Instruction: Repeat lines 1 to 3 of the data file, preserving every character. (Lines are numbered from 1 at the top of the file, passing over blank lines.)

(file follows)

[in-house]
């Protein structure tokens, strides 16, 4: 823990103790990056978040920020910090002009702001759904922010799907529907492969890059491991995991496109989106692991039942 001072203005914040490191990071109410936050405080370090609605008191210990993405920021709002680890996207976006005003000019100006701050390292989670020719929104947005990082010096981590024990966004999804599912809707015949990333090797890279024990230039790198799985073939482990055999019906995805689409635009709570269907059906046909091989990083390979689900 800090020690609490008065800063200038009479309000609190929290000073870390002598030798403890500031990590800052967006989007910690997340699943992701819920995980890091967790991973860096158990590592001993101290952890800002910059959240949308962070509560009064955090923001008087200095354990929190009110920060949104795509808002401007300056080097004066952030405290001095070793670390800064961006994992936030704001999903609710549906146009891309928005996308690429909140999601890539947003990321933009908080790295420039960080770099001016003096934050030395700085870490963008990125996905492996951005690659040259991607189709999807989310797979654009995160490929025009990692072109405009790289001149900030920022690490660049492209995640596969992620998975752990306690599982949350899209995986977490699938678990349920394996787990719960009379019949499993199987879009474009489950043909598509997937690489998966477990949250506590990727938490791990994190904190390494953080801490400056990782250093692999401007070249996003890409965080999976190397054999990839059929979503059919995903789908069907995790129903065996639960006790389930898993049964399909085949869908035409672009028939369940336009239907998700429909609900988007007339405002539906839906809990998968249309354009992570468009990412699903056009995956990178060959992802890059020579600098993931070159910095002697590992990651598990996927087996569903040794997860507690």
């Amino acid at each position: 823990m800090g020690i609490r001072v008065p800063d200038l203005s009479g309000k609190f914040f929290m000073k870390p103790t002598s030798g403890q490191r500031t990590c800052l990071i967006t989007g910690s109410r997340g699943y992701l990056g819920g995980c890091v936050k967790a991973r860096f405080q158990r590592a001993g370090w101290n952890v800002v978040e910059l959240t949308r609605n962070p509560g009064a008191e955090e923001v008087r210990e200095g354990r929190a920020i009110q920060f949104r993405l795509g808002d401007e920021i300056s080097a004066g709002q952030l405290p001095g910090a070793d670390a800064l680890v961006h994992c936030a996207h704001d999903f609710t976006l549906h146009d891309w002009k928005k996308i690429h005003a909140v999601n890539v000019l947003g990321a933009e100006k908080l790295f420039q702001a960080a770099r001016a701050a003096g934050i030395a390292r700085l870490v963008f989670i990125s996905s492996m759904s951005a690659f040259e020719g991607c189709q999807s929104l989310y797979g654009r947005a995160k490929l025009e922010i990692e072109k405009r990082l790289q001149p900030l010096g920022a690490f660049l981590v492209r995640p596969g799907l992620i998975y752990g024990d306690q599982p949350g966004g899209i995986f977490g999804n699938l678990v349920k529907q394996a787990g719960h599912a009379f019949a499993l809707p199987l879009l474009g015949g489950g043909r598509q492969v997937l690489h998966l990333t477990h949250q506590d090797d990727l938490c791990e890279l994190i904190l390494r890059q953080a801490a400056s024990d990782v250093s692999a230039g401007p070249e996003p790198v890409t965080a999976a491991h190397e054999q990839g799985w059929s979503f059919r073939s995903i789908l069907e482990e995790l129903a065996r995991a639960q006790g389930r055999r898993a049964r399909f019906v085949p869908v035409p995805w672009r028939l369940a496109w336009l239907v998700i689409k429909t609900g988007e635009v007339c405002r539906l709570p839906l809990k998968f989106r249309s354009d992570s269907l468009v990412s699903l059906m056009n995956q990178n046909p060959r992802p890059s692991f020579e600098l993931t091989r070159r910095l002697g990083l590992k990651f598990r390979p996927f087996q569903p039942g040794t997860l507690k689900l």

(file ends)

[in-house]
């Protein structure tokens, strides 16, 4: 823990103790990056978040920020910090002009702001759904922010799907529907492969890059491991995991496109989106692991039942 001072203005914040490191990071109410936050405080370090609605008191210990993405920021709002680890996207976006005003000019100006701050390292989670020719929104947005990082010096981590024990966004999804599912809707015949990333090797890279024990230039790198799985073939482990055999019906995805689409635009709570269907059906046909091989990083390979689900 800090020690609490008065800063200038009479309000609190929290000073870390002598030798403890500031990590800052967006989007910690997340699943992701819920995980890091967790991973860096158990590592001993101290952890800002910059959240949308962070509560009064955090923001008087200095354990929190009110920060949104795509808002401007300056080097004066952030405290001095070793670390800064961006994992936030704001999903609710549906146009891309928005996308690429909140999601890539947003990321933009908080790295420039960080770099001016003096934050030395700085870490963008990125996905492996951005690659040259991607189709999807989310797979654009995160490929025009990692072109405009790289001149900030920022690490660049492209995640596969992620998975752990306690599982949350899209995986977490699938678990349920394996787990719960009379019949499993199987879009474009489950043909598509997937690489998966477990949250506590990727938490791990994190904190390494953080801490400056990782250093692999401007070249996003890409965080999976190397054999990839059929979503059919995903789908069907995790129903065996639960006790389930898993049964399909085949869908035409672009028939369940336009239907998700429909609900988007007339405002539906839906809990998968249309354009992570468009990412699903056009995956990178060959992802890059020579600098993931070159910095002697590992990651598990996927087996569903040794997860507690």
């Amino acid at each position: 823990m800090g020690i609490r001072v008065p800063d200038l203005s009479g309000k609190f914040f929290m000073k870390p103790t002598s030798g403890q490191r500031t990590c800052l990071i967006t989007g910690s109410r997340g699943y992701l990056g819920g995980c890091v936050k967790a991973r860096f405080q158990r590592a001993g370090w101290n952890v800002v978040e910059l959240t949308r609605n962070p509560g009064a008191e955090e923001v008087r210990e200095g354990r929190a920020i009110q920060f949104r993405l795509g808002d401007e920021i300056s080097a004066g709002q952030l405290p001095g910090a070793d670390a800064l680890v961006h994992c936030a996207h704001d999903f609710t976006l549906h146009d891309w002009k928005k996308i690429h005003a909140v999601n890539v000019l947003g990321a933009e100006k908080l790295f420039q702001a960080a770099r001016a701050a003096g934050i030395a390292r700085l870490v963008f989670i990125s996905s492996m759904s951005a690659f040259e020719g991607c189709q999807s929104l989310y797979g654009r947005a995160k490929l025009e922010i990692e072109k405009r990082l790289q001149p900030l010096g920022a690490f660049l981590v492209r995640p596969g799907l992620i998975y752990g024990d306690q599982p949350g966004g899209i995986f977490g999804n699938l678990v349920k529907q394996a787990g719960h599912a009379f019949a499993l809707p199987l879009l474009g015949g489950g043909r598509q492969v997937l690489h998966l990333t477990h949250q506590d090797d990727l938490c791990e890279l994190i904190l390494r890059q953080a801490a400056s024990d990782v250093s692999a230039g401007p070249e996003p790198v890409t965080a999976a491991h190397e054999q990839g799985w059929s979503f059919r073939s995903i789908l069907e482990e995790l129903a065996r995991a639960q006790g389930r055999r898993a049964r399909f019906v085949p869908v035409p995805w672009r028939l369940a496109w336009l239907v998700i689409k429909t609900g988007e635009v007339c405002r539906l709570p839906l809990k998968f989106r249309s354009d992570s269907l468009v990412s699903l059906m056009n995956q990178n046909p060959r992802p890059s692991f020579e600098l993931t091989r070159r910095l002697g990083l590992k990651f598990r390979p996927f087996q569903p039942g040794t997860l507690k689900l």